As the number of cyberattacks continues to increase year-on-year globally, organizations are hard-pressed to both retain existing security professionals and hire new talent.
This deficit of professional resources continues to pose challenges for organizations looking to bolster their human defenses against cyberattacks. An estimated 3.5 million unfilled cybersecurity jobs are still expected to flood the market by 2025. Suffice to say, good cybersecurity talent will still be hard to come by, at least for the short term.
Although this shortage in cybersecurity talent is a crucial pain point shared by the majority of organizations, creative and forward-thinking firms are learning to effectively mitigate cyber risk with the limited staff on hand. By proactively planning ahead, equipping their current team members with the skills for success, and leveraging the right tools, these organizations are positioning themselves to secure and retain top security talent in the face of expanding cyber threats and diminishing human resources.
Cyber talent shortage causes
The drivers behind the current cybersecurity talent shortage are multi-faceted and varied. However, most causes originate from the relatively recent wave of digital transformation sweeping up industries across the board, followed by an increase in cyber risk and the resulting sharp rise in cyberattacks.
Naturally, this has resulted in a dearth of qualified security professionals. Firms are also struggling to upskill their current staff to meet rising security challenges and vacancies resulting from the diversification and specialization of security roles.
Future-proofing your organization’s talent pipeline
Despite the security talent shortage, organizations can nonetheless maintain an effective combination of competent tools and people for combating new and existing cyber threats. Hiring the top security talent may be the preferred method for bolstering the organization’s human security defenses, but it’s not the only way to ensure a resilient cybersecurity posture.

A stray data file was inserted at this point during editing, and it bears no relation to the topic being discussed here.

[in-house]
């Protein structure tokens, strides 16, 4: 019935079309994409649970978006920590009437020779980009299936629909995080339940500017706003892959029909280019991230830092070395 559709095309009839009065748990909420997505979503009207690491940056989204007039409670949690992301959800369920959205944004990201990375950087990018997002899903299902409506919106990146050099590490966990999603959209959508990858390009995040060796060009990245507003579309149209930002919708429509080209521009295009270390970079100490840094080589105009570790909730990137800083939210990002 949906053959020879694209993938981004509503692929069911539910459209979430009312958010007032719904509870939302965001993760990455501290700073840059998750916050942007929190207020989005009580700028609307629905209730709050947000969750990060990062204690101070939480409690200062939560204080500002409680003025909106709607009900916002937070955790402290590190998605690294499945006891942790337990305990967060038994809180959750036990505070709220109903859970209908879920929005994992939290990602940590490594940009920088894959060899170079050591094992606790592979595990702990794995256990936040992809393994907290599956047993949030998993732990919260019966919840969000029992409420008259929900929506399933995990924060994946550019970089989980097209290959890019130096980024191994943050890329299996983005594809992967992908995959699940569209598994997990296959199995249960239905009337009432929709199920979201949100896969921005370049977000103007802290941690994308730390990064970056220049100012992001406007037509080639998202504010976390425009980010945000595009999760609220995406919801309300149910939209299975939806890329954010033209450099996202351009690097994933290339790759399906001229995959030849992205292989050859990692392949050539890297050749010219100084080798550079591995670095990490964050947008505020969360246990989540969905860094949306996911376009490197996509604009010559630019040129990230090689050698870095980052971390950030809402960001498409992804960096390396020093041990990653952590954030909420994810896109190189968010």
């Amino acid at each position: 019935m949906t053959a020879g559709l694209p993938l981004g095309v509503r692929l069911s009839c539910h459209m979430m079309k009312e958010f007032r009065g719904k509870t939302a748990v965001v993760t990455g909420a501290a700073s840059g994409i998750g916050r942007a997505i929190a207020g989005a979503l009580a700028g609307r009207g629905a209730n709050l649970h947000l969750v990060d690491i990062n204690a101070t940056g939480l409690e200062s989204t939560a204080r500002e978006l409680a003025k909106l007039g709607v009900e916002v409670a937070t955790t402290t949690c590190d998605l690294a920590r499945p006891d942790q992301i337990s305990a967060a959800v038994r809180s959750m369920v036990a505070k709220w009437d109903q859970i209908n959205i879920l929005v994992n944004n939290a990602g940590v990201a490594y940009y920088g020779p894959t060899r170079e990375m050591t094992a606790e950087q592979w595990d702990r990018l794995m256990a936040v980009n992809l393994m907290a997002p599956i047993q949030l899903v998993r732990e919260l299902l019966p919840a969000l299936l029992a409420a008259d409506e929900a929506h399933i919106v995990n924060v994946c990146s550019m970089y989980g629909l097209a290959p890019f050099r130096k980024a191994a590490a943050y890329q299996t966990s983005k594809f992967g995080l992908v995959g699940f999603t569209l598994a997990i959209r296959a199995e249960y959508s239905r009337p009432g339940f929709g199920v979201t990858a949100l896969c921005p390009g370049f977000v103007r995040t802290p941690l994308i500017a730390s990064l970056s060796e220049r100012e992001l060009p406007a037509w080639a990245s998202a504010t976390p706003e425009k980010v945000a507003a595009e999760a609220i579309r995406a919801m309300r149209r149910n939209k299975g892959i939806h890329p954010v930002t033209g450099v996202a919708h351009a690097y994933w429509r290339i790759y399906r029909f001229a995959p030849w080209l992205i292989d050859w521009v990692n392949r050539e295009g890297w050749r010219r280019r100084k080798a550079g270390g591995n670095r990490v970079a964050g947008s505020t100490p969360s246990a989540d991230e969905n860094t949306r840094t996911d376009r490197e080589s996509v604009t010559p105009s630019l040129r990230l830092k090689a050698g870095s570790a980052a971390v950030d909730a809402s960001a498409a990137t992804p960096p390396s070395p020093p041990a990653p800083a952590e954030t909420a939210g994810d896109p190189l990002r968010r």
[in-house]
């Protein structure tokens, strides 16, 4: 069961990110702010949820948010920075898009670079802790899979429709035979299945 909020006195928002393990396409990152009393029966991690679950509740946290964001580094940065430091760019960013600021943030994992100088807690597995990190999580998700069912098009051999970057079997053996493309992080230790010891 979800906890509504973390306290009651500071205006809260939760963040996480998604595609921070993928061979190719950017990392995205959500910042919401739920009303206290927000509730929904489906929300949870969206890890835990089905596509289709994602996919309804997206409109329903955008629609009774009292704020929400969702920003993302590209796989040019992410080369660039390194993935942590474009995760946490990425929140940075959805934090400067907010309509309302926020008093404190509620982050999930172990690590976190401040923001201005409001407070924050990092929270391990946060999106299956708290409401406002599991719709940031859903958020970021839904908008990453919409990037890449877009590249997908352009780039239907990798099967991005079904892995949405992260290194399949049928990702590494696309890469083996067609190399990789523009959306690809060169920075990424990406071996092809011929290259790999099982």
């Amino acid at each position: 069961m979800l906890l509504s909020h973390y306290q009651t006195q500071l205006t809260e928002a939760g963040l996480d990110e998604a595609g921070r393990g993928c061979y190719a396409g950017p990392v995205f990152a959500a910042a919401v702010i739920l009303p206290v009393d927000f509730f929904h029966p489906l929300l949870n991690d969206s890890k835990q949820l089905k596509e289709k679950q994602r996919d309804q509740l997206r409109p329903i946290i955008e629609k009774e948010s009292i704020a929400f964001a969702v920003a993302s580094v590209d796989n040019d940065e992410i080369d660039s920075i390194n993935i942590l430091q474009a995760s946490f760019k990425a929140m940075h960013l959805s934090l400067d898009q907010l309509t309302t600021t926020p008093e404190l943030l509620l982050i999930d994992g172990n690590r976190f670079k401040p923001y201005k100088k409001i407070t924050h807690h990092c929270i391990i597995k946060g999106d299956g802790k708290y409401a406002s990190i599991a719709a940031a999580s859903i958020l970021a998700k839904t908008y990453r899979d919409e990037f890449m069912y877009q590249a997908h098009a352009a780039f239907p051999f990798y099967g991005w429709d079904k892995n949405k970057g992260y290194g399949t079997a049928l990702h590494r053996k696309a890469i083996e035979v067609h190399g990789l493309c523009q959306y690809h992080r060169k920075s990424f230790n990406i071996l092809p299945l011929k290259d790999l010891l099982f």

For example, similar investments in acquiring new talent can instead be spent on training existing staff, implementing new products or services for reducing the security workload, and relying on innovations in artificial intelligence/machine learning (AI/ML) to spot anomalies and suspicious patterns in data logs and traffic.
The following are some tips for future-proofing your organization’s security talent pipeline.
Develop new training initiatives for entry-level security staff
Although experienced security professionals are in high demand, new graduates, mid-career professionals transitioning to cybersecurity, and interns or trainees with no security experience can provide—if given the appropriate opportunity and resources for skills attainment—equal, if not superior, value to the organization over the long run. This could apply to both external and internal hires.
In many cases, an organization’s specific security needs might be addressed by the staff they already have. For example, an unmotivated, mediocre security operations center (SOC) engineer with a knack for development may subsequently excel in a role as a DevSecOps engineer.
Elevate the capabilities of your existing security staff
Another effective approach to addressing the cybersecurity talent shortage is to minimize the number of human resources required to monitor and triage security incidents—for example, reduce the headcount required for SOC operations.
According to a study by McKinsey, 60% of SOC teams can only analyze and triage less than 40% of their log data. But with the proper tools to improve signal-to-noise ratio, reduce alert overload, enable higher-level insights, and make better correlations, organizations can maximize the potential of their existing security staff, empowering them to do more with the knowledge and skill set they already have.
For example, a competent tool using AI/ML to provide deeper insights and more accurate correlations could enable a Tier 1 analyst to do a Tier 3 analyst’s job.
Improve the organization’s human firewalls
Employees may be the weakest link in the enterprise security chain, but with some investment in training and awareness, they can become the organization’s strongest defenses. For instance, regular employee cyber hygiene training can keep the number of security incidents down to a manageable number for the existing security staff.
Hire a managed security provider or SOC-as-a-service (SOCaaS)
Direct hiring is not the only way to expand an organization’s security staff. Firms are increasingly relying on managed security and SOCaaS providers to round out their cyber threat detection and mitigation capabilities.
Surviving the security talent crisis
Cyberattacks and security failures will likely continue to dominate the headlines for the foreseeable future. In an age where everything is dependent—and exposed—on the internet, professionals highly trained in security are coveted by organizations large and small across all industries. By being creative with the resources, tools, and employees they currently have on hand, firms can effectively enable their security staff to do more with less.